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This article was published 22/1/2014 (1161 days ago), so information in it may no longer be current.
IT'S an example of how telling the truth can set you free.
A man's "disarmingly candid" testimony in his own defence at an inter-provincial cocaine trafficking trial has seen him cleared of serious drug and weapons charges.
Court of Queen's Bench Justice Deborah McCawley ruled to acquit Jeffery Clark Wednesday of allegations he faced from a Headingley RCMP traffic stop that netted the seizure of nearly half a kilogram of cocaine and a loaded nine-mm pistol from the vehicle he was a passenger in.
Clark, 34, was travelling with another man, Luis Oriak-Morenko, 36, from B.C. to Winnipeg on Oct. 10, 2009 when they were pulled over by RCMP. The drugs and weapon were found after a search of Oriak-Morenko's backpack.
The only evidence connecting Clark to the backpack's contents were fingerprints seized from documents inside, which bore no relation he was engaged in a "joint drug couriering enterprise" or otherwise knew what was in the satchel, McCawley found.
McCawley said the main issue in the case was whether Clark was involved in a joint venture, as federal prosecutors claimed, or an "innocent dupe" who didn't know about the drugs and gun.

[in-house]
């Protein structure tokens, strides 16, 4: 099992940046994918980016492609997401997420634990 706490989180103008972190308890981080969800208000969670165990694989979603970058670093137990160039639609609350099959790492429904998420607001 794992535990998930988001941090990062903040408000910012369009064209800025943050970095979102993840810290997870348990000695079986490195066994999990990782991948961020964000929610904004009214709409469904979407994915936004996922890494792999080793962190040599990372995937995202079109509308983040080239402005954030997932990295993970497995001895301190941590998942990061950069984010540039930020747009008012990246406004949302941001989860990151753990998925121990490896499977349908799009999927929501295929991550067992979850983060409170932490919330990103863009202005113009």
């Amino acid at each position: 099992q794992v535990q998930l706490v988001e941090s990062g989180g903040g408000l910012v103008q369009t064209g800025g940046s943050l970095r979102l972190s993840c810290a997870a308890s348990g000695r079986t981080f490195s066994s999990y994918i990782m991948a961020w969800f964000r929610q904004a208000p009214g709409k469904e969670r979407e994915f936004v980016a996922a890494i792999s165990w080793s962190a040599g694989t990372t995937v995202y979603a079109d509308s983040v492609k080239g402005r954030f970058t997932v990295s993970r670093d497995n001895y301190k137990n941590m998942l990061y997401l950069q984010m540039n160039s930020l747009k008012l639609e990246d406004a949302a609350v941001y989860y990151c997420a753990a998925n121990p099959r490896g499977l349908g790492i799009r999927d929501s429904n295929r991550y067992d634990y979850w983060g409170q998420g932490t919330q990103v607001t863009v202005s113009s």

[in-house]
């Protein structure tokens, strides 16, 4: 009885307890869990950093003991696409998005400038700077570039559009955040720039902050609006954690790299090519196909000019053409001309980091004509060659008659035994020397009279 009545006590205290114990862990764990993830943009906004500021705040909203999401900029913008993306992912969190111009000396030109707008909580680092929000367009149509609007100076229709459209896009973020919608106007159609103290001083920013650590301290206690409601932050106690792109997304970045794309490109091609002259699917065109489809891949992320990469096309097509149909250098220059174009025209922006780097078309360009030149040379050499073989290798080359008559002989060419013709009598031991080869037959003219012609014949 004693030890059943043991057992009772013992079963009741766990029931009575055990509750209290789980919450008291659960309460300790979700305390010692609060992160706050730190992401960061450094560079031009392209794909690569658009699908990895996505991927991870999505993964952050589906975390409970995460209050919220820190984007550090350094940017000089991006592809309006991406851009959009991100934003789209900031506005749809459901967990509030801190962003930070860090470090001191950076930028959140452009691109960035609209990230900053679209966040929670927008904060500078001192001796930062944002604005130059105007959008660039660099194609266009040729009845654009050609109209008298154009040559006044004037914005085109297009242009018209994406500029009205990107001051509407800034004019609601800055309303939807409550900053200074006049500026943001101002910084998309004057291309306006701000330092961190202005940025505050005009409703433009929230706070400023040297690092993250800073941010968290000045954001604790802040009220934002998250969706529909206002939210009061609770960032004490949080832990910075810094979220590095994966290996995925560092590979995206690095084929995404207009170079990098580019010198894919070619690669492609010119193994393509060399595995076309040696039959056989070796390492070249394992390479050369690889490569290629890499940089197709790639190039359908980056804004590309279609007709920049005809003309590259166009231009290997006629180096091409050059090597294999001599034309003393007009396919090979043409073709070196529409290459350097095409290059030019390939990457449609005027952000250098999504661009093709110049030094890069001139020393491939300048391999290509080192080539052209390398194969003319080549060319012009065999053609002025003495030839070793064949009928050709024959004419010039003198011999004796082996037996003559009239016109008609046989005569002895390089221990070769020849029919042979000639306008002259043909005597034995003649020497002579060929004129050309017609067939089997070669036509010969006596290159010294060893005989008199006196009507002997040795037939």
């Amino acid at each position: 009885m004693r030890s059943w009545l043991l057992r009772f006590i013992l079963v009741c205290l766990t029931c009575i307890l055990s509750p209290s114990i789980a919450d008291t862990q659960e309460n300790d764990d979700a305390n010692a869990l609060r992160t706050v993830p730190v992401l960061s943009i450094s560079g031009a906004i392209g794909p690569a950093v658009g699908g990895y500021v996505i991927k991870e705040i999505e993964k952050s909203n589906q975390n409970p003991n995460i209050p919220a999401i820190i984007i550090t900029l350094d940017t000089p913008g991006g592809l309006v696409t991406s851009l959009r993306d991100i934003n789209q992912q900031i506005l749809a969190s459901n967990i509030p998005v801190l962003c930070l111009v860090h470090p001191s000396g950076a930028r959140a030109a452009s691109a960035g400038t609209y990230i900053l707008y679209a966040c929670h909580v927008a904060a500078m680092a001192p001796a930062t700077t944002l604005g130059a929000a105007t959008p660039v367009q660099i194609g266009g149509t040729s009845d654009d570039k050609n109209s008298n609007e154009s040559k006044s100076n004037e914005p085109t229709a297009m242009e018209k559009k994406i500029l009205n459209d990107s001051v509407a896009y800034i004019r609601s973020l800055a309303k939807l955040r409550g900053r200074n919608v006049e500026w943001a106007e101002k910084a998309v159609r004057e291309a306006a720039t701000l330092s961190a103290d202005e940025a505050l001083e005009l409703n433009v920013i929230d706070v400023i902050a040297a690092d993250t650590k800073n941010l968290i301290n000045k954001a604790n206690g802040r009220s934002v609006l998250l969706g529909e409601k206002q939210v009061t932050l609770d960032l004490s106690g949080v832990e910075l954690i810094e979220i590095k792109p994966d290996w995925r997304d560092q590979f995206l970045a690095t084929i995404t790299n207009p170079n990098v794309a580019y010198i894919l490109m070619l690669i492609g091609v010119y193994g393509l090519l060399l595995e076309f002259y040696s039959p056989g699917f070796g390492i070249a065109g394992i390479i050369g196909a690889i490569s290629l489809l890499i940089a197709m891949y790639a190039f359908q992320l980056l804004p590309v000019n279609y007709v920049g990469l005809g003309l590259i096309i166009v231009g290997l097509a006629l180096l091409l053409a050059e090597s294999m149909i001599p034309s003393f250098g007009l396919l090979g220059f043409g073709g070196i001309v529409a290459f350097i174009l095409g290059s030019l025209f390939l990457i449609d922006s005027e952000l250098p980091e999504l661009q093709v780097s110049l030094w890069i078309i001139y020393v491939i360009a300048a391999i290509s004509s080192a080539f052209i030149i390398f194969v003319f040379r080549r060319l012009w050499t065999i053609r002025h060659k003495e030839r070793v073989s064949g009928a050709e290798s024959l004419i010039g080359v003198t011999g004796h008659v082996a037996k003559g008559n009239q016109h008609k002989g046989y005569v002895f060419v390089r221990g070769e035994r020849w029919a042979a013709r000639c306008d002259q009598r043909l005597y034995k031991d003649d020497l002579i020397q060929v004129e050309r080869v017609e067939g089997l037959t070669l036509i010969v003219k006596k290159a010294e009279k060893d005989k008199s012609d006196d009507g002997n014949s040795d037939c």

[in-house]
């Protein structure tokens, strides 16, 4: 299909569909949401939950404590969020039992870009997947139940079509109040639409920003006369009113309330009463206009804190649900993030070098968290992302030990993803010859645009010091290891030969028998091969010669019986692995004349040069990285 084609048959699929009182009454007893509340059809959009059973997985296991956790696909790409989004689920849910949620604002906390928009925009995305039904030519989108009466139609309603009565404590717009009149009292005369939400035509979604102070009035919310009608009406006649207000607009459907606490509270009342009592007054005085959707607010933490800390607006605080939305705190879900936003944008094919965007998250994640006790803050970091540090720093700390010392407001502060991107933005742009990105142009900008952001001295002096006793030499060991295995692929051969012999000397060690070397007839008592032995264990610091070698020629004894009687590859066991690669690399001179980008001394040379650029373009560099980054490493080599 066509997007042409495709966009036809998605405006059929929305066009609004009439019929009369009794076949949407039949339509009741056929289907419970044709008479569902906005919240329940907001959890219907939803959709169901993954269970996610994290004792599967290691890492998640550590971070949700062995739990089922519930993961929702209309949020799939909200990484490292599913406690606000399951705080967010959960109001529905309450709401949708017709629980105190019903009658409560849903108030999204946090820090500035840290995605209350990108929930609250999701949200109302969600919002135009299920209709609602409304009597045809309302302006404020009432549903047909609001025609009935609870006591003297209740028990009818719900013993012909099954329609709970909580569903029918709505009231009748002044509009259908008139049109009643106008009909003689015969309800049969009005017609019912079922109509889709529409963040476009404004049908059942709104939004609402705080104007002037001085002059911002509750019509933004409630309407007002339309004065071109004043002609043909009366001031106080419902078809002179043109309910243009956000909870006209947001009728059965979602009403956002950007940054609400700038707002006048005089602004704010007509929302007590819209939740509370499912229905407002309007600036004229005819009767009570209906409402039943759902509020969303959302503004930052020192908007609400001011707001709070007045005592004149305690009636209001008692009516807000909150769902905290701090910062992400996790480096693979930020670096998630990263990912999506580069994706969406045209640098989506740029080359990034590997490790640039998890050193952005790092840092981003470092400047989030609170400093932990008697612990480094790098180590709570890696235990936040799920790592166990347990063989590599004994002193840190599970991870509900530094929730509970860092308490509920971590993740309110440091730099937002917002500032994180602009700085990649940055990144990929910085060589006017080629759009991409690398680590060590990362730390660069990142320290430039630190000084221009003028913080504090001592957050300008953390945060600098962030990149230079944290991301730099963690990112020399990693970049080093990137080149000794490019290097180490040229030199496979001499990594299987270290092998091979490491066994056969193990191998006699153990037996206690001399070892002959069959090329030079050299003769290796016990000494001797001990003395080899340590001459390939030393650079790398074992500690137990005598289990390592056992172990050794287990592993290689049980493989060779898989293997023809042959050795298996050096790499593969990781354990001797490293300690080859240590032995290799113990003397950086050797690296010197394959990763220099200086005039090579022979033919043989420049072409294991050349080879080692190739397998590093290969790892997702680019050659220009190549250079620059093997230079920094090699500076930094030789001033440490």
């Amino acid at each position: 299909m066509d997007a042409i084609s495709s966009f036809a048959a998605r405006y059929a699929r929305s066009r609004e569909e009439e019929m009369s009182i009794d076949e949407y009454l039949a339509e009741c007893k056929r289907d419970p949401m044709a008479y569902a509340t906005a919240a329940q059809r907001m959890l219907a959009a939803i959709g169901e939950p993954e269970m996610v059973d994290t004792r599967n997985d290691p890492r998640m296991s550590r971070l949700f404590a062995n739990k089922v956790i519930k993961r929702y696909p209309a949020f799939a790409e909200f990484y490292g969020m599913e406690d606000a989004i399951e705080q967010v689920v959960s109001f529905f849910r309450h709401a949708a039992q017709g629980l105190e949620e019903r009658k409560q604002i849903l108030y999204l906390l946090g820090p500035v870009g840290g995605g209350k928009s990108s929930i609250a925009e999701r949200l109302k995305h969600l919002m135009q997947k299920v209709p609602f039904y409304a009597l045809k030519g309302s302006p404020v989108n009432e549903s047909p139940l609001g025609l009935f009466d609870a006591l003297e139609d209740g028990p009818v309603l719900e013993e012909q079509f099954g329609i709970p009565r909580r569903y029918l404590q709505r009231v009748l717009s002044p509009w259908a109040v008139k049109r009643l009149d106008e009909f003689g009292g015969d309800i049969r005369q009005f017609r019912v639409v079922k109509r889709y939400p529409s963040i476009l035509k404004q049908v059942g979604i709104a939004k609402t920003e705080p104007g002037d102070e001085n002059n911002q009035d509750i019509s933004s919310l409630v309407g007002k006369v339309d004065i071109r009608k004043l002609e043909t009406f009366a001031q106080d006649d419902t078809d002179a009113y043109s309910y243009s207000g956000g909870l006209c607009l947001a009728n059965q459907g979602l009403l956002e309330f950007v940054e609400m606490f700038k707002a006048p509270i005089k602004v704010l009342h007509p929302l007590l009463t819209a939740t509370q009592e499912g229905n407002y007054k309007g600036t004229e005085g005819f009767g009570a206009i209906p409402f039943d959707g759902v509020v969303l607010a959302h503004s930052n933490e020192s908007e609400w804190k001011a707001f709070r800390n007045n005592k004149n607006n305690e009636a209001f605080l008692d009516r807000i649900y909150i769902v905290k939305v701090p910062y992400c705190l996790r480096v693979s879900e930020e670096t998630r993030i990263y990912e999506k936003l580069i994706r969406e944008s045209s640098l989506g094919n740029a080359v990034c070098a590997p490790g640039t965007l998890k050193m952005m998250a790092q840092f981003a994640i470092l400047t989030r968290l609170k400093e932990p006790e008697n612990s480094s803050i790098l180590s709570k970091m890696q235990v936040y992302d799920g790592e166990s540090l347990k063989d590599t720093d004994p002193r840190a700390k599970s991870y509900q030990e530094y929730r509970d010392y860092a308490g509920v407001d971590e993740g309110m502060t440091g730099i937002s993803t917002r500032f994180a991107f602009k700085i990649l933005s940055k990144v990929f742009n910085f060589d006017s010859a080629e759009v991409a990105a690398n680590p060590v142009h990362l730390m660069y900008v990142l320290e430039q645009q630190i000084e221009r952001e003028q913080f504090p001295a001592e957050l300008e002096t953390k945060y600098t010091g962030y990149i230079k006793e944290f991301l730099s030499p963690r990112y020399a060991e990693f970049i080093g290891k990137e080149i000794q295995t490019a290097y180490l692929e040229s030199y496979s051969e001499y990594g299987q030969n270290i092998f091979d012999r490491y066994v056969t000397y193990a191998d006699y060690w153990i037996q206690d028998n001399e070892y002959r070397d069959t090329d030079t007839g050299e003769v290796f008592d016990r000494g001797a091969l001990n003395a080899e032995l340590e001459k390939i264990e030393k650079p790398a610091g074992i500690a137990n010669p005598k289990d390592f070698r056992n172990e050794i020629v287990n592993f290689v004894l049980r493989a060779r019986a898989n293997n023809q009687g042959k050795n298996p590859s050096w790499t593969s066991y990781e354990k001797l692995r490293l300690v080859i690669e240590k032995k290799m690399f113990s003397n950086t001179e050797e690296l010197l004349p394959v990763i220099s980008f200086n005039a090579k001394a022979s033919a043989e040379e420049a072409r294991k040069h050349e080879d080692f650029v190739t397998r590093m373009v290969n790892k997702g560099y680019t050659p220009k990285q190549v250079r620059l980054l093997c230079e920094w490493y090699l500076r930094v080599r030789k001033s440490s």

The Crown also relied on the fact Clark gave police a fake name and looked "very nervous." He also had no identification, money or credit cards with him. At the time he was wanted by police and out on bail. He was also subject to a weapons prohibition stemming from a prior conviction.
"Although on the face of it, for the reasons argued by the Crown, there was much to raise a strong suspicion as to Mr. Clark's involvement, the lack of any other physical evidence proved problematic for the Crown in light of the testimony of Mr. Clark," said McCawley.
Clark, who was acquainted with Oriak-Morenko through a friend of an ex-girlfriend, had agreed to come with him on the road trip from Vancouver to surprise family members and ask them for money without letting them know in advance he was coming. He said he believed they'd be more likely to lend it to him if he didn't signal he was coming.
Clark told court he didn't carry identification because he was always losing it, and gave the fake name because he knew he was wanted by police and didn't want to be apprehended.
Clark's "straightforward and reasonable" testimony -- combined with the slim physical evidence -- meant the Crown hadn't proven their case, McCawley said.
Oriak-Morenko "absconded" during the trial and it's not known currently where he is, McCawley said.
An arrest warrant for him remains in effect.